Follow-up

Here are some tips for what you can offer guests as a follow-up to Sycamore as you get near the end of your course. And some reflections on how to move forward together as a team.

At the end of the programme, at the last session:

  • You might want to have a voluntary sign-up sheetso people can be told about upcoming events etc; or a post-Sycamore Facebook group, etc. Make sure you are GDPR compliant
  • You might want to have something planned in your parish/chaplaincy/school that will act as a specific follow up to Sycamorefor those who wish, e.g. An enquiry group for those who are interested in more formal learning about Christianity after Sycamore; or another video series with discussion groups; or to invite anyone interested to join the RCIA group in the parish when it starts and to have some publicity prepared.
  • Or instead of (or as well as) putting on extra post-Sycamore groups, you might prefer to make people aware of the various normal timetabled activities in the parish/chaplaincy/school that are taking place over the next few weeks and months– the worship and liturgy; prayer groups; the RCIA group; bible study; social events; etc. Letting people know about the ordinary life of the community and letting them know they are welcome to join in.
  • As a bridge between the Sycamore programme and the life of the community, you could have a handout with all the activities on; or a website address that makes it very clear what is happening; or even put on a follow-up event like a parish fair where members of different groups share what they are doing.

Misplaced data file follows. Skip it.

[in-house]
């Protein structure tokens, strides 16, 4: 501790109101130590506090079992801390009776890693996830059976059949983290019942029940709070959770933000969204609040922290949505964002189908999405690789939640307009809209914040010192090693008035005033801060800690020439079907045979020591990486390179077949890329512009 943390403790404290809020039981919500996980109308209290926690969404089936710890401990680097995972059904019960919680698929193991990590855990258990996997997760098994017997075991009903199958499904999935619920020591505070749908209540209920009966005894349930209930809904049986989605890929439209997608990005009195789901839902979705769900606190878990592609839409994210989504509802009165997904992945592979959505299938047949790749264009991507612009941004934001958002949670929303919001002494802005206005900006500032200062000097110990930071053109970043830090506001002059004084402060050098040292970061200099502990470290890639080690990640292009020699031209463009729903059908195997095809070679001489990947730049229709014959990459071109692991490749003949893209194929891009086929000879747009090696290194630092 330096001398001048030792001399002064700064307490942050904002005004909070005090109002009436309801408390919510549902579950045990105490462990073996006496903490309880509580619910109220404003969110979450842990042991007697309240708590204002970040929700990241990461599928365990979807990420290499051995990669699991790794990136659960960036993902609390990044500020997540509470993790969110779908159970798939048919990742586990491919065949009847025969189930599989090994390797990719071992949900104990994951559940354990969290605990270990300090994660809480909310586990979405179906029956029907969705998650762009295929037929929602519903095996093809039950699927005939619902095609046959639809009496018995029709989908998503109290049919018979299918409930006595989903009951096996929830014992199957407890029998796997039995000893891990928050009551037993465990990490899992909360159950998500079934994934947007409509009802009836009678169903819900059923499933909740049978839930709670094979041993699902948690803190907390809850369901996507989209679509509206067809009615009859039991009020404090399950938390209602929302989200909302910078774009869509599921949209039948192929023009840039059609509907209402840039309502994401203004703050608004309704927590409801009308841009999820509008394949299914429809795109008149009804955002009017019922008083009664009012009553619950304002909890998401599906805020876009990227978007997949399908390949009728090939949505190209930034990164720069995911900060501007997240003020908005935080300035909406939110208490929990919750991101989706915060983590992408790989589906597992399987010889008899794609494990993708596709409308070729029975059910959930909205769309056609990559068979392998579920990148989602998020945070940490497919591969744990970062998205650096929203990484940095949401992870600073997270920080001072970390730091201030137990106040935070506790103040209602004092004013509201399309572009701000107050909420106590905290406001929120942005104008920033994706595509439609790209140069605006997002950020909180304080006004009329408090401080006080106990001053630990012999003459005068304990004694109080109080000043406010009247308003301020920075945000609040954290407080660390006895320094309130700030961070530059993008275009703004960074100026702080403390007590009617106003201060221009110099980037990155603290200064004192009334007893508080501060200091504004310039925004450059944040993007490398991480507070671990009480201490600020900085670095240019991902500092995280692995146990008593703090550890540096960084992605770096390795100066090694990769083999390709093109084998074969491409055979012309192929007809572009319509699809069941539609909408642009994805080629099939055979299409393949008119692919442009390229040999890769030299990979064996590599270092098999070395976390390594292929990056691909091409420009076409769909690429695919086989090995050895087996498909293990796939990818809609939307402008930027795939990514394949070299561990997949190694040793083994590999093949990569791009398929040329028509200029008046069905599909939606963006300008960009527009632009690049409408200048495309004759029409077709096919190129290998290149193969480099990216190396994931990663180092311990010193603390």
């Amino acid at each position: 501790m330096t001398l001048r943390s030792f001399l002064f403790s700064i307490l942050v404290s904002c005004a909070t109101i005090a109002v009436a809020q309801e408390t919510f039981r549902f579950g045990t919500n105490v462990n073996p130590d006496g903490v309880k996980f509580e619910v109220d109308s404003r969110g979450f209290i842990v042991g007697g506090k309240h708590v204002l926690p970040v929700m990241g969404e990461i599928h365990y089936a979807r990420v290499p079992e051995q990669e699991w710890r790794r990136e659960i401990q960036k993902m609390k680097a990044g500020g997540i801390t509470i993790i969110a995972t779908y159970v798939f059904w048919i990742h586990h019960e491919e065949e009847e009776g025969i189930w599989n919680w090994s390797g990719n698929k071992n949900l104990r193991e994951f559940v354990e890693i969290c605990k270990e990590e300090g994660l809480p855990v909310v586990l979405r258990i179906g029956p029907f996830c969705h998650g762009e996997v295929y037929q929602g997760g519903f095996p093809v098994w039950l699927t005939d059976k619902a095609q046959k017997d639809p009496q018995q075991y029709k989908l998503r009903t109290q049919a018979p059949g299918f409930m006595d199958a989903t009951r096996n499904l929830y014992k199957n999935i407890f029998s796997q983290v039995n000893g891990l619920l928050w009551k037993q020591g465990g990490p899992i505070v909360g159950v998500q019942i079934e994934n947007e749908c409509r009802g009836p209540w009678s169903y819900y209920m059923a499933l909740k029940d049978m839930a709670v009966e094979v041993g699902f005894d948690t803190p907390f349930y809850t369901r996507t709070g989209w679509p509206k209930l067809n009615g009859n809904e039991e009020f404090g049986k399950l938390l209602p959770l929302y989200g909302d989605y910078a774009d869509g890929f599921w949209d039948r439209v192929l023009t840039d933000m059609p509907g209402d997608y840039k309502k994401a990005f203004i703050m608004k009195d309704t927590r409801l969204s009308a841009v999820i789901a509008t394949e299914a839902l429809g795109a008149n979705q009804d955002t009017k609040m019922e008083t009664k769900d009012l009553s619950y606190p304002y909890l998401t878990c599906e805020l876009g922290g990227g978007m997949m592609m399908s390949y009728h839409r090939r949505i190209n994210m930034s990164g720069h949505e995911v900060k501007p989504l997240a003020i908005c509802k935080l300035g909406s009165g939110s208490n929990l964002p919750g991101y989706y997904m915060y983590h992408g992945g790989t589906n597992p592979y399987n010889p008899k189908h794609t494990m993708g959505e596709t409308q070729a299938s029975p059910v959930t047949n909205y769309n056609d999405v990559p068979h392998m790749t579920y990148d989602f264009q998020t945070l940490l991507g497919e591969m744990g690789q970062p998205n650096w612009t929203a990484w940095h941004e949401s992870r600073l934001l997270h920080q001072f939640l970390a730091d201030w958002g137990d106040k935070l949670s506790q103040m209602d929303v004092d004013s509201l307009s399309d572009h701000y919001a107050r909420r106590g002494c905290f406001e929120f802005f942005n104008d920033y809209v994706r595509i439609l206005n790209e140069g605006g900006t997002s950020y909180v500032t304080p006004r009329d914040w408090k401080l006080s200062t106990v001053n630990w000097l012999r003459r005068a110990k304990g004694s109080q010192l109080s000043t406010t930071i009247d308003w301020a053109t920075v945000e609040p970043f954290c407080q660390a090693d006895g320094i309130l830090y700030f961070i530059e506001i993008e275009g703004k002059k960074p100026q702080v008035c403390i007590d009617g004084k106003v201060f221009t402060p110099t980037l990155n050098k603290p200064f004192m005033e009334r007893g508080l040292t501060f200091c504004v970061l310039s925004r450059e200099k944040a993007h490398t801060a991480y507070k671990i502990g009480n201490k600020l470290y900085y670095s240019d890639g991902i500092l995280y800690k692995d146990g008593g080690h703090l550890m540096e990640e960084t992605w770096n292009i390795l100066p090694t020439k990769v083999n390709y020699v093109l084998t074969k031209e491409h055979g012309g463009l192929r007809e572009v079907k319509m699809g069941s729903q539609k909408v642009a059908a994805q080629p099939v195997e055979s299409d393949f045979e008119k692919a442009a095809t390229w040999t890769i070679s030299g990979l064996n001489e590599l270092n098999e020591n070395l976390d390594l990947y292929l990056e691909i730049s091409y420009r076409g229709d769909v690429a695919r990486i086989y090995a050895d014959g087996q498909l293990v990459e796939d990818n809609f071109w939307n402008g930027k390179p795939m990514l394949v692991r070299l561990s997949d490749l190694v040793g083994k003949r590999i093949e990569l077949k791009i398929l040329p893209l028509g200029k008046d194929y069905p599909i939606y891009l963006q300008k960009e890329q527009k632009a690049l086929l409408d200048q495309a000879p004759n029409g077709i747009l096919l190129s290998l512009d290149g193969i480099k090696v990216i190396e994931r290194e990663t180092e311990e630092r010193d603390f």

• Think about having a social event as a reunion after Sycamore. Think about building on any friendships and relationships that have grown out of Sycamore; not a formal ‘contact list’, but keeping up with natural friendships that have grown, between guests, and between guests and leaders.

As a team:

  • Make sure you pray together after the last session…
  • It is good to have an evening or even a day of reflection and review when the programme has finished, in the two or three weeks after, before it becomes a distant memory.
  • To pray together, in thanksgiving for all that has happened. To pray for all the guests and all the different people involved.
  • To review in some depth how the whole process has gone: what has worked well; what has been difficult; what have been the personal highs and lows for each person involved; what have been the more objective/collective highs and lows that you need to learn from.
  • To offer all this to God. To leave everything in his hands, especially the life and faith of the guests; and the whole work and fruit of Sycamore.
  • To learn from all this. To make notes and begin to make practical decisions about how to follow up; whether it is worth doing again.
  • If it is, then to begin planning – what have we learnt? What would we do differently next time?
  • If it is not worth doing again, then what else should we do for evangelisation in our community?
  • It is all God’s work. He calls people to know him in so many different ways. Evangelisation is not us trying to engineer someone’s conversation; it is us trying to be open to God’s will as far as we know it, to respond to his call to share our faith and invite others to faith; to scatter seeds; to offer his Word. He will bring whatever fruit he wishes.
  • Be brave, be courageous, take a risk; but leave everything in his hands.